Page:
Linda & Richard Eyre: Teaching our children peaceability
Editor's note: The Eyres' mini-series on relationships is interrupted this week as they introduce September's "value of the month." The relationships series will continue next week.
As the Deseret News continues to establish itself as a leader and catalyst for values-oriented thinking and writing, we want to do our part by helping parents focus on and teach their children one particular universal value every month.
Thus, the first column we write here each month will be about what we are calling the "value of the month."
These 12 values will be universal values that all parents everywhere accept and wish to teach to their children. They are values that unite us as families, yet they are anything but easy to teach to our children.
As one mother said, "We all know what values we want to give our kids; we just don't know how to give them."
We will draw these 12 values from our book "Teaching Your Children Values," which became a New York Times No. 1 best-seller largely because parents liked the simplicity and purpose of focusing on a single value for each month of the year.
What we hope will happen over time is that the Deseret News will create some kind of "readers forum" where parents from around the world can submit their ideas on how to teach that month's value to children of different ages. Parents could also send their questions and the problems they are having with the value, and other parents could offer suggestions or solutions.
What could be better than a wide network of parents, united by the values they want their children to learn, with an online forum allowing them to share, commiserate and progress together?
In the meantime, you can always go to www.valuesparenting.com and click on "value of the month."
The value for the month of September is "peaceability." We define this quality as calmness. It is peacefulness, serenity and the tendency to try to accommodate rather than argue.
Peaceability is the understanding that differences are seldom resolved through conflict and that meanness in others is an indication of their problem or insecurity and thus of their need for your understanding. It is the ability to understand how others feel rather than simply reacting to them.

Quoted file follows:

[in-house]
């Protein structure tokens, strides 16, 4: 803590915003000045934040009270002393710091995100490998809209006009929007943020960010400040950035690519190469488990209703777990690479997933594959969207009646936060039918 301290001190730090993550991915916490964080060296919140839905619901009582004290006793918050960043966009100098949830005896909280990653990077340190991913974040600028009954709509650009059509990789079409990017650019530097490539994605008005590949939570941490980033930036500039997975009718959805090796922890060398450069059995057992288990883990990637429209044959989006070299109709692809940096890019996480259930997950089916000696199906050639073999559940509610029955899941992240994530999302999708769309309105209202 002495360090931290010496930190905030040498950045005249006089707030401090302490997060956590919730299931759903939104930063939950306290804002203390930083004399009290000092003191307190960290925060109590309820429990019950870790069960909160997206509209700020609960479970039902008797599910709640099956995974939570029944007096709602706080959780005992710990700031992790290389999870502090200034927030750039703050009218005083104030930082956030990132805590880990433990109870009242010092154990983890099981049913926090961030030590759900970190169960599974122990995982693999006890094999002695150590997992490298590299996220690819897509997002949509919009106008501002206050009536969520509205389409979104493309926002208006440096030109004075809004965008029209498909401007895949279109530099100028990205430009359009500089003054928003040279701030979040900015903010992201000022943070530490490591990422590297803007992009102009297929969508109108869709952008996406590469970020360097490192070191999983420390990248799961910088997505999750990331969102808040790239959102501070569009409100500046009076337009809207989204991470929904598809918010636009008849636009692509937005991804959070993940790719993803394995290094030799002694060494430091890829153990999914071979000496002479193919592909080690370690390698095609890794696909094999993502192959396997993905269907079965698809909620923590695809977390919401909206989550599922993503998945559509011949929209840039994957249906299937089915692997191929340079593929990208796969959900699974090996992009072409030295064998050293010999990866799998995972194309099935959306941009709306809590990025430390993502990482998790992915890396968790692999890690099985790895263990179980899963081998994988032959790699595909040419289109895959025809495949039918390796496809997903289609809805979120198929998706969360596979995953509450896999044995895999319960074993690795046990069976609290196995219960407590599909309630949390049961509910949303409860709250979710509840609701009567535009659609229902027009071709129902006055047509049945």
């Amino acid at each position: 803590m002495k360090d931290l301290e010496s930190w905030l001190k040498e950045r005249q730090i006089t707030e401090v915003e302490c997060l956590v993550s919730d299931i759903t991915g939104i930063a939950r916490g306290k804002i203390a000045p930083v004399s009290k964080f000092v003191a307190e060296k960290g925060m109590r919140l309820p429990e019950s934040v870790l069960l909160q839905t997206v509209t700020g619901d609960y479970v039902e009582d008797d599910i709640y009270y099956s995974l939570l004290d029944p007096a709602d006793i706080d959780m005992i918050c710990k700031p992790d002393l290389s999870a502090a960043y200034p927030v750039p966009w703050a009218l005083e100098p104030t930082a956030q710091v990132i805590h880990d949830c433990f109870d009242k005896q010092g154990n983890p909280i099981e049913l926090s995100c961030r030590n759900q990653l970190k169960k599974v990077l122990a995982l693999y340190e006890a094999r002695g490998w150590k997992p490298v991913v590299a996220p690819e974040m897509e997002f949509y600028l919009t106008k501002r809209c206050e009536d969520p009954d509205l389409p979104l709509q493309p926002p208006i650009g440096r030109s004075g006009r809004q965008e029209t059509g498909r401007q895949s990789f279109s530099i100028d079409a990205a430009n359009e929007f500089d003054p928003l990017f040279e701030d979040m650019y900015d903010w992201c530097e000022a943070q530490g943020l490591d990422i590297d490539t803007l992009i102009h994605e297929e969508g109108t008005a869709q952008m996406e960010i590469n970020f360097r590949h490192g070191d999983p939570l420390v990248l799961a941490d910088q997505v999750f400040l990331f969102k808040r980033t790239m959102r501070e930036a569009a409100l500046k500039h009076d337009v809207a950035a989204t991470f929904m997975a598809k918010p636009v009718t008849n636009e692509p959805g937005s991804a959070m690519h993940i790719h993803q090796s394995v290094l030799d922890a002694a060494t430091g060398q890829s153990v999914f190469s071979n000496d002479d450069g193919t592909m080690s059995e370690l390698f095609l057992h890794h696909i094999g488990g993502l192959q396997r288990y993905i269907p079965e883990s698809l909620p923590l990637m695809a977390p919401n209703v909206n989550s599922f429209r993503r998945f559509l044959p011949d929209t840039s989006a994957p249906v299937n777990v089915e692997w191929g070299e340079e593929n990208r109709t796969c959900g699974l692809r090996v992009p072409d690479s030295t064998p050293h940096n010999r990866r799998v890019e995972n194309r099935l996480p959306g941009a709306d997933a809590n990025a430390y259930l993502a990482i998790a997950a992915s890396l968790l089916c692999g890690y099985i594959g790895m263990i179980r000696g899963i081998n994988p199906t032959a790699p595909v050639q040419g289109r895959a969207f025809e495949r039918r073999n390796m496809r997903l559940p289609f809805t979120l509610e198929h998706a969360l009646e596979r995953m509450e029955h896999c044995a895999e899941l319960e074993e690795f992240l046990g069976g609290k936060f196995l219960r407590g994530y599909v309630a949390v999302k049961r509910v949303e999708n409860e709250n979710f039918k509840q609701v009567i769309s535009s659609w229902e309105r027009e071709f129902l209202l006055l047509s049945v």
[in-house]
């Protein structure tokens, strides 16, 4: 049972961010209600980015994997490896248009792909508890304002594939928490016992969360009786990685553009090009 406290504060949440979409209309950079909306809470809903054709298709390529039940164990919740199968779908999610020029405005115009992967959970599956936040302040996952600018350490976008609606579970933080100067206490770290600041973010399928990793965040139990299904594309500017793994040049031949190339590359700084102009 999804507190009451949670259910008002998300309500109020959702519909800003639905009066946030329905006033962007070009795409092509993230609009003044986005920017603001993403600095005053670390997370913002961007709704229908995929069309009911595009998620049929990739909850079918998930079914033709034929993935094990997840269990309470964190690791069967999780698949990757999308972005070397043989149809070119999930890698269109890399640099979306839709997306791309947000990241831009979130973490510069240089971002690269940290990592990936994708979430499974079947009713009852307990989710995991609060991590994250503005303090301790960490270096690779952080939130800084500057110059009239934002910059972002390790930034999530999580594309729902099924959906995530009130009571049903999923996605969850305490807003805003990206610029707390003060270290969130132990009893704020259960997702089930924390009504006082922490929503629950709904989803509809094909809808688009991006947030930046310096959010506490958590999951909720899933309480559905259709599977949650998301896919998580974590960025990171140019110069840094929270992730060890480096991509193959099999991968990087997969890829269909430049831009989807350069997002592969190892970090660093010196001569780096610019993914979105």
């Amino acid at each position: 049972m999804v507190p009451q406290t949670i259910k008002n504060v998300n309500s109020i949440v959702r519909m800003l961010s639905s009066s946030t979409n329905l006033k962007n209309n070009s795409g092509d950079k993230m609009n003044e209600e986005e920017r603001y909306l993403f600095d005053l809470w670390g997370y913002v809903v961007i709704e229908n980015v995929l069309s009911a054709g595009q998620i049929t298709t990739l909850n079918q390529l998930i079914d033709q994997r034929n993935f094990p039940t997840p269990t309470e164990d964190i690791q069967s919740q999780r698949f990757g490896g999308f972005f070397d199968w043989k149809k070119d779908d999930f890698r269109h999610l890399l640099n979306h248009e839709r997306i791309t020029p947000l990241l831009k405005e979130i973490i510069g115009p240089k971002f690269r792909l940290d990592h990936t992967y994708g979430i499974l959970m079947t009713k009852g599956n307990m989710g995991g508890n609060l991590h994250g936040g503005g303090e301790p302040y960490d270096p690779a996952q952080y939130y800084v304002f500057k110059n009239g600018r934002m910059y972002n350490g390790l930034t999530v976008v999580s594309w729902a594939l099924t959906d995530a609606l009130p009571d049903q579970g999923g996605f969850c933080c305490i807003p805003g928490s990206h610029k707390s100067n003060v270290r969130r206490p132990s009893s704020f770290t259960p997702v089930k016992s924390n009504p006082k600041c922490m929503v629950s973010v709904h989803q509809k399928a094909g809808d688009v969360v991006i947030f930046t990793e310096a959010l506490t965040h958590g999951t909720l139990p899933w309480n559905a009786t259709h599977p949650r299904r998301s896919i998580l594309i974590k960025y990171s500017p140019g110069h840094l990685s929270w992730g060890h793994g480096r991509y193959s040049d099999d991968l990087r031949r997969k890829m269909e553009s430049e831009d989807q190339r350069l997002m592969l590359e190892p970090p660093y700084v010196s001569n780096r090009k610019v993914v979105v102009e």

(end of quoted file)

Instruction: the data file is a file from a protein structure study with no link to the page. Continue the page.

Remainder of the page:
Peaceability is essentially the opposite of anger, losing one's temper, impatience and irritation.
Just as there are a lot of ways to be dishonest, there are a lot of ways to be "unpeaceable." Peaceability does not mean the elimination or ignoring of emotions. Rather, it means controlling them and preventing them from causing hurt to other people.
Children need calmness. It gives them a kind of security. Peace and the control of temper are a powerful and important value that is largely a product of love and of the atmosphere created in a home. Understanding is the key.
We seldom lose our temper when we are trying to understand. Children who are taught to try to understand why things happen and why people act the way they do will become calmer and more in control.
Calmness and peaceability are values because they help others as well as ourselves to feel better and to function better. In addition to being values, they are contagious qualities. As you develop them within yourself, they are "caught" by others around you, particularly by your children.
Create a peaceful atmosphere in your home. Try to enhance the setting in which you live and teach this value. Improve the calmness of your home by:
1. Playing restful music. Much classical music creates a feeling of refinement, order and peace.
2. Controlling the tone and decibel level of your own voice. Yelling accomplishes little and instantly punctures a peaceable atmosphere.
3. Touching others in your family. We talk more softly when we touch. Put a hand on a shoulder or arm as you speak to a child.
Set an example of and have an advance commitment to calmness. Demonstrate the practice and the benefits of peaceability to your children and take advantage of the quality's "contagiousness."
It is natural as a parent to say, "I have a right to get upset," or, "They needed that." But no matter how much "right" we have, getting upset with children simply doesn't work very well, and children really don't "need" to see us lose our temper.
There is occasionally a place for "righteous indignation" — when children willfully and flagrantly do something they know is wrong. But too often our anger comes from our own frustration and sets negative and even dangerous precedents. Unfortunately, anger, volatility and impatience are as contagious as calmness. Children frequently exposed to this inevitably become frequent expressers.
Teach by praise. Try to develop a "contagious calm" in yourself and to build it in children through positive praise. Remember that "praise is peaceful" while "negative is nervous."
We invite you to join with us in concentrating on the value of the month. Hit the comments button on this article and share your ideas on bringing calmness into the home. Focus on peaceability during the full month of September, and for more specific ideas on how, go to www.valuesparenting.com.
Join us next week when we get back to our discussion on improving our relationships.
Richard and Linda are New York Times No.1 best-selling authors who lecture throughout the world on family-related topics. Visit the Eyres anytime at www.TheEyres.com or www.joyschools.com. Several of their books are now available for free on www.EyresFreeBooks.com.
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